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Category: Azure Data Studio

Working on Multiple Repos with Azure Data Studio

Deborah Melkin shows off a feature of Azure Data Studio:

If you read my T-SQL Tuesday post from this month, I mentioned that I’ve been using Azure Data Studio on daily basis. One of the things that I find I use it for the most is for Source Control with Git. I’m incredibly surprised by this. Maybe it comes from years of using Management Studio and not being able to check in code from the tool that I’m using to write it. (Or maybe I’ve been able to do that all this time and no one told me…?)

As I’m using it, I found two things that have helped me out. So naturally, I thought I’d share.

Click through for information on how to use multiple repos, as well as a bonus item.

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Lessons from using Notebooks

Glenn Berry takes us through some of the past (and sometimes present) challenges of running notebooks in Azure Data Studio:

I have to admit that I do not use Jupyter notebooks or Azure Data Studio (ADS) everyday. Last August, I made separate Jupyter notebook versions of my SQL Server Diagnostic Information Queries. There was a separate version for SQL Server 2012 through SQL Server 2019, along with one for Azure SQL Database. This was after a number of requests from people in the community.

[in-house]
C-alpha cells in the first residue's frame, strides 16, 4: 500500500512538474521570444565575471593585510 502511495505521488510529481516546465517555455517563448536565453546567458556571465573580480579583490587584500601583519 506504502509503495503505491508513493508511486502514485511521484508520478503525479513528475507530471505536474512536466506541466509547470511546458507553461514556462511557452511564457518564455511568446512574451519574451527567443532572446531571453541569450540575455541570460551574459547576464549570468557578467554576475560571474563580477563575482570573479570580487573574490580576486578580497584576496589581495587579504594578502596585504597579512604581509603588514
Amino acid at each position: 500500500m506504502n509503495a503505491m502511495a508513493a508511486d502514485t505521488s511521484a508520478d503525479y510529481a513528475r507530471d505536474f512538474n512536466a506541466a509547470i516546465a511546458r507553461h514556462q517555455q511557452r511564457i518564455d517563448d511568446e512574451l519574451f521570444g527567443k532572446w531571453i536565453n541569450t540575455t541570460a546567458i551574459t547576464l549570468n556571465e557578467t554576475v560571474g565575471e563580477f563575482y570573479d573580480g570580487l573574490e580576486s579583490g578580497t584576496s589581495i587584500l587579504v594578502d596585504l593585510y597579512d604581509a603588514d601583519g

Creating these notebooks was a pretty decent amount of work. Luckily, this was right around the time that Azure Data Studio was making it much easier to edit and format markdown for the text blocks. Since then, Azure Data Studio is even easier to use for editing and formatting. Even more fortuitous was the fact that Julie Koesmarno (@MsSQLGirl) volunteered to greatly improve my formatting!

Unfortunately, there has not been as much interest in my Jupyter notebooks as I hoped for. There are probably a number of reasons for this.

Read on for Glenn’s notes.

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Auto-Generating Relative Links in Azure Data Studio Notebooks

Julie Koesmarno points out a new feature:

As you enrich your collection of notebooks (organized in a Jupyter Book, hopefully), you will likely want to link from one notebook to another notebook in the directory you are working on.

If you are familiar with markdown, you know that this process can be painful as you’d need to know where the target link is located and where it is located in relation to the notebook that you want to link from.

Luckily in Azure Data Studio v1.27.0, there is a new Insert Link button in the Text Cell that does the automatic translation “hard coded path” to “relative path” link. Check this out!

Click through for a demo. I like the idea as a way of preventing a common problem when sending artifacts somewhere: all of those hard-coded links to a network share I can’t access or a folder on somebody else’s laptop.

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No Respect for NOCOUNT

Thomas LaRock notes an oddity in SQL Server Management Studio and Azure Data Studio: